The halving is seen as monumental since it highlights that the supply of the coin is fixed, a characteristic that differentiates BTC and its doppelgangers from most national currencies. Plus, it is arguably an important variable that led to bitcoin price increases in the past.
Bitcoin cash (BCH), the cryptocurrency that broke off from bitcoin (BTC) due to a heated community disagreement in 2017, is about to hit a blockchain milestone.
Chance of attack
This slightly earlier date might have an unintended consequence.
BSV developer Brad Jasper said that in the short term this week’s halvings will be “bad” for the respective cryptocurrencies.
He expects miners to temporarily leave for greener pastures. The main source of income for miners is the block rewards, which the halving will suddenly cut in half, making the chains less lucrative to mine. Meanwhile, BTC’s block rewards don’t halve for another month or so.
“When BSV/BCH halve, they will both lose hash power, likely to BTC,” Jasper said. In the long term, he argued, BSV will prevail due to its “utility” as a network that prioritizes transaction growth.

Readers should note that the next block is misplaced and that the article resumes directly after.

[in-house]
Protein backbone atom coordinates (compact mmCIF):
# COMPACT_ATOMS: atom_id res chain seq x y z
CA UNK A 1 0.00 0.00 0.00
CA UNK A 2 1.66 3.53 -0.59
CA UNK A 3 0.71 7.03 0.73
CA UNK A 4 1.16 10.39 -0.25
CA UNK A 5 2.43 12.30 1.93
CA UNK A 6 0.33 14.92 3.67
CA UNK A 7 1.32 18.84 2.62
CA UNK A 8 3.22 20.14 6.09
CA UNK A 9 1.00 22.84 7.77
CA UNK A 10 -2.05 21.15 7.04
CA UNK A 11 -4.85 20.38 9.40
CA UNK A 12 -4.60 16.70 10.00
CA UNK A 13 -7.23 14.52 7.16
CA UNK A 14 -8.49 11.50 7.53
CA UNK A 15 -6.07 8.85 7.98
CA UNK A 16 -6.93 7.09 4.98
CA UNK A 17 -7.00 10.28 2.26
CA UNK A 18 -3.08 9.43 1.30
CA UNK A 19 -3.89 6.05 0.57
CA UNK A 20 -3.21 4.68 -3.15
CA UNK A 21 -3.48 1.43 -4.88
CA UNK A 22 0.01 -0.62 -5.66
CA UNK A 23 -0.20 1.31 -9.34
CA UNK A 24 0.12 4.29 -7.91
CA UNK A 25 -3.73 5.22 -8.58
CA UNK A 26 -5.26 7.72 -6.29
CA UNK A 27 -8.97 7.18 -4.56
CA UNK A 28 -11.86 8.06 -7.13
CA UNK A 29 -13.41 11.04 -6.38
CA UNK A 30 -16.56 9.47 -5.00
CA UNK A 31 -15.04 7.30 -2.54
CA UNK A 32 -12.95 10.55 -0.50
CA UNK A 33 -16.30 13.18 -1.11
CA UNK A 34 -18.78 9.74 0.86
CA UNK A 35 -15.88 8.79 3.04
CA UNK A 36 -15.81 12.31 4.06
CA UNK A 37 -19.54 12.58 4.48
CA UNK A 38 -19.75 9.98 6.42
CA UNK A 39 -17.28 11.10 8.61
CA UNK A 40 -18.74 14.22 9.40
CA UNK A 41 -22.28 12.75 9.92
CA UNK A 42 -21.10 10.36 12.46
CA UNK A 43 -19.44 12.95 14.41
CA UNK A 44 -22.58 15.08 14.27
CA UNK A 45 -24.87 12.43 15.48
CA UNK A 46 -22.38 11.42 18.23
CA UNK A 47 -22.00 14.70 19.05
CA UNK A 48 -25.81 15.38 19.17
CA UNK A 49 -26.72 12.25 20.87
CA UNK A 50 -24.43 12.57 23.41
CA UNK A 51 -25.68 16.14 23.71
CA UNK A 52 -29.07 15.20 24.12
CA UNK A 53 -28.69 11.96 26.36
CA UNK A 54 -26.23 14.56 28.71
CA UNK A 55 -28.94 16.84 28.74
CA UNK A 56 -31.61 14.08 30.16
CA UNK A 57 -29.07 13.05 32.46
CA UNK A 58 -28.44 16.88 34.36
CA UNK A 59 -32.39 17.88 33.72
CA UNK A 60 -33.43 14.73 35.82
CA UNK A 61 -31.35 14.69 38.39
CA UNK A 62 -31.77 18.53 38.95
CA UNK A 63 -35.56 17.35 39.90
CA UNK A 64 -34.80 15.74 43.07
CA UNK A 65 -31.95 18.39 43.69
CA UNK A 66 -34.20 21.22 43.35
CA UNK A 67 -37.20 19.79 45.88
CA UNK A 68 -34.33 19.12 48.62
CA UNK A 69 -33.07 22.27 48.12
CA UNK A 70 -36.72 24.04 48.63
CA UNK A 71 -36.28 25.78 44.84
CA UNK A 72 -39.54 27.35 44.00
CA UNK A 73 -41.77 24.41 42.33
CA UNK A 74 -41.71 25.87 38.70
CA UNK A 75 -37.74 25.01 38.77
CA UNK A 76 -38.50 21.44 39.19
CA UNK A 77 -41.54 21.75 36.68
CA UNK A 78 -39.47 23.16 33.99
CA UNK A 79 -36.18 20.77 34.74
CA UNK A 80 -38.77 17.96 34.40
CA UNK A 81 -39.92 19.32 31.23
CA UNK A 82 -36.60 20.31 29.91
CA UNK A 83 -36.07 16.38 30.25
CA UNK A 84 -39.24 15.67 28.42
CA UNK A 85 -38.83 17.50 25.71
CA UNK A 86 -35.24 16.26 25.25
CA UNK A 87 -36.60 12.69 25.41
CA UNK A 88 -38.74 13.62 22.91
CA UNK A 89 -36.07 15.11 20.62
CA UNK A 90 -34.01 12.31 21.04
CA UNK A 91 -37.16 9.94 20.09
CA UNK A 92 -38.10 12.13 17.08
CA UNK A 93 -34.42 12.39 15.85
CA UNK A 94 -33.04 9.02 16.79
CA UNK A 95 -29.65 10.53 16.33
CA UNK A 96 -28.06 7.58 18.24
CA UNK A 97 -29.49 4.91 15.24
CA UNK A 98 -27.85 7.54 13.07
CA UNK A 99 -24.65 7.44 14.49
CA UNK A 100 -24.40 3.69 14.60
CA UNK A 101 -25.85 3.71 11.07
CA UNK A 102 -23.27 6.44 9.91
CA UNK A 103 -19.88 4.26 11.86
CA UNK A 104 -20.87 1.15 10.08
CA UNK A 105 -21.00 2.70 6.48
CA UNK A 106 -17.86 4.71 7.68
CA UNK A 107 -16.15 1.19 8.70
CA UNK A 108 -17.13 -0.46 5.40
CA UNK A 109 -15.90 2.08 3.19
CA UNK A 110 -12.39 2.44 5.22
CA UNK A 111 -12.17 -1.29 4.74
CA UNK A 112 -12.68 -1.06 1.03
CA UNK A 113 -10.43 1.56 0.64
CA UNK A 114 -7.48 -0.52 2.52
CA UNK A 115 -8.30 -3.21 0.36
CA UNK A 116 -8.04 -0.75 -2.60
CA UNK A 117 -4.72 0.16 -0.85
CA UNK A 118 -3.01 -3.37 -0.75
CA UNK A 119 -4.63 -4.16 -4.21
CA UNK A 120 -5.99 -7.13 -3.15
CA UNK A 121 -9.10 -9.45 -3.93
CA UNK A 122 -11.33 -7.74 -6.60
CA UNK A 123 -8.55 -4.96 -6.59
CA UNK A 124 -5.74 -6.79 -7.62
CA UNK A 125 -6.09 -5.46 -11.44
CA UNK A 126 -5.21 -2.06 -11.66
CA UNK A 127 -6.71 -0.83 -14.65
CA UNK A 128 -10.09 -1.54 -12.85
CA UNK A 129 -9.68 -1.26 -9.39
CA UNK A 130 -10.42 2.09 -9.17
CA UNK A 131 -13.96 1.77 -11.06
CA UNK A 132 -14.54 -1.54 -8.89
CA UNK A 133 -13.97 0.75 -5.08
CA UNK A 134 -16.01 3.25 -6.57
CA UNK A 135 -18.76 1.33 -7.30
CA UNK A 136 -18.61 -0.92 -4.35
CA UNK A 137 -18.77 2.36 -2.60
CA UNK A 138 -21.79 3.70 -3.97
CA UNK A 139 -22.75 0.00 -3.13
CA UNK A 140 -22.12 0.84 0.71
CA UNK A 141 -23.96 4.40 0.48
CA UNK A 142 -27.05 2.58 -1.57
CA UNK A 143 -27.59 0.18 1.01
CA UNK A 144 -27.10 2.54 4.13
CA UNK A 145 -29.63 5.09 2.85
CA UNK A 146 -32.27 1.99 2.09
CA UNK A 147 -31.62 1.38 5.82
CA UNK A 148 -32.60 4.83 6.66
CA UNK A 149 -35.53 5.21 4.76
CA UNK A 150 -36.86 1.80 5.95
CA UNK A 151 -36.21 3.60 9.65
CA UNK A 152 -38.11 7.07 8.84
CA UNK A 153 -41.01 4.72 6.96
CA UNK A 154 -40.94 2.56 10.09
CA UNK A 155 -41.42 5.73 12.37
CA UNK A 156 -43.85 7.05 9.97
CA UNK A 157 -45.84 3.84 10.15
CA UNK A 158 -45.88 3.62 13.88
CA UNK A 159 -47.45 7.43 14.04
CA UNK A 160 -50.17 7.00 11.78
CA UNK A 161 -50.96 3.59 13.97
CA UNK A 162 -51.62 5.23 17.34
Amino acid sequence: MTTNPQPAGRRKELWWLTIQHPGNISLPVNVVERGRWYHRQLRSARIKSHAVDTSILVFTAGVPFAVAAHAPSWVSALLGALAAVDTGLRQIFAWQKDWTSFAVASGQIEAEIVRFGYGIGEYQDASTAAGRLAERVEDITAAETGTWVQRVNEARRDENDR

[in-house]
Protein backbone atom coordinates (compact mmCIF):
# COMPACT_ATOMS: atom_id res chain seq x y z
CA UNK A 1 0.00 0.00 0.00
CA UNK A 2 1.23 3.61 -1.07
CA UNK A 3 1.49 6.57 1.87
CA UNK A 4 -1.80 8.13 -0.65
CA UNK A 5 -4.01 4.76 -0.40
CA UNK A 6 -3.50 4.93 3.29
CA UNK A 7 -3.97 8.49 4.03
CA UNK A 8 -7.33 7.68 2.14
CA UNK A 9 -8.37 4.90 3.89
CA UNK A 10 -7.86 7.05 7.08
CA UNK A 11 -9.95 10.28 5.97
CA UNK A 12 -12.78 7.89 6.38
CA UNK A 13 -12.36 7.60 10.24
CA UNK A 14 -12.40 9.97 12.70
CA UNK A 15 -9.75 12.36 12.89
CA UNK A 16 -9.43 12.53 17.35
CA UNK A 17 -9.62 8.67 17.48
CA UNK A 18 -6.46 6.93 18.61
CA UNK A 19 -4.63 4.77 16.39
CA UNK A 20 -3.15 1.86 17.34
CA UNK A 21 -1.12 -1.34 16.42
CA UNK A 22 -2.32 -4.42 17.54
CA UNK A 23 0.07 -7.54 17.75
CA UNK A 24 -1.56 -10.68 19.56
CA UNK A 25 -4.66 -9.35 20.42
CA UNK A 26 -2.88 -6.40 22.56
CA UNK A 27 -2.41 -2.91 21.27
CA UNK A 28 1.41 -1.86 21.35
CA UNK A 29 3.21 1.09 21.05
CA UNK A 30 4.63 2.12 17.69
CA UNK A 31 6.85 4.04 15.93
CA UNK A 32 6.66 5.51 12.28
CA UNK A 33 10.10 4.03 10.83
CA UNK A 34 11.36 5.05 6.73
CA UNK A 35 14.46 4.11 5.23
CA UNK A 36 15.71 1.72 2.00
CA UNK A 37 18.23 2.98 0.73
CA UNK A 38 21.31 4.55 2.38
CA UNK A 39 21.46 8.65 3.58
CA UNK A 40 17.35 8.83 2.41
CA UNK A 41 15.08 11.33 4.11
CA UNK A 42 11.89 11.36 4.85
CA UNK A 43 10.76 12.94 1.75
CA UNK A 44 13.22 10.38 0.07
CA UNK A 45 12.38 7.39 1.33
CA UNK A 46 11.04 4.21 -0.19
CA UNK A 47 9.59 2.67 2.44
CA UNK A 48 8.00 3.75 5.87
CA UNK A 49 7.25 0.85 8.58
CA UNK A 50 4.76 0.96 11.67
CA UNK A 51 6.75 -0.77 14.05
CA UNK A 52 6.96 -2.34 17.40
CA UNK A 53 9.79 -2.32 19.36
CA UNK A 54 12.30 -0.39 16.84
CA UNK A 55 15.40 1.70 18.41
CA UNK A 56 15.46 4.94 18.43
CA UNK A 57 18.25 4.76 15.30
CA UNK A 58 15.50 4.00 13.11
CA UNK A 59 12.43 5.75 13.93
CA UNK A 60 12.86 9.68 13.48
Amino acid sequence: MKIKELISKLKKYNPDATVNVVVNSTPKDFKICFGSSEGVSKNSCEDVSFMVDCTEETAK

Norway-based Arcane Research agreed with the part about the loss of computing power in a report released last week, but went further. If hash power declines, Arcane said, the two splinter cryptocurrencies will be more vulnerable to 51 percent attacks, in which malicious actors gain control of the network.
But Jasper said he expects the situation will quickly change once BTC takes its turn and halves next month, since it will no longer be more profitable to mine than its namesake progeny.
That said, not everyone is convinced the halving milestone will lead to anything exciting or out of the ordinary.
Bitcoin.com CEO Roger Ver, known in the early days as “Bitcoin Jesus” for his evangelism before defecting to the BCH camp, said BCH’s halving will be a “non-event” given BTC’s halving history.
“The last two were non-events, and I expect this one to be the same as the last two,” he said.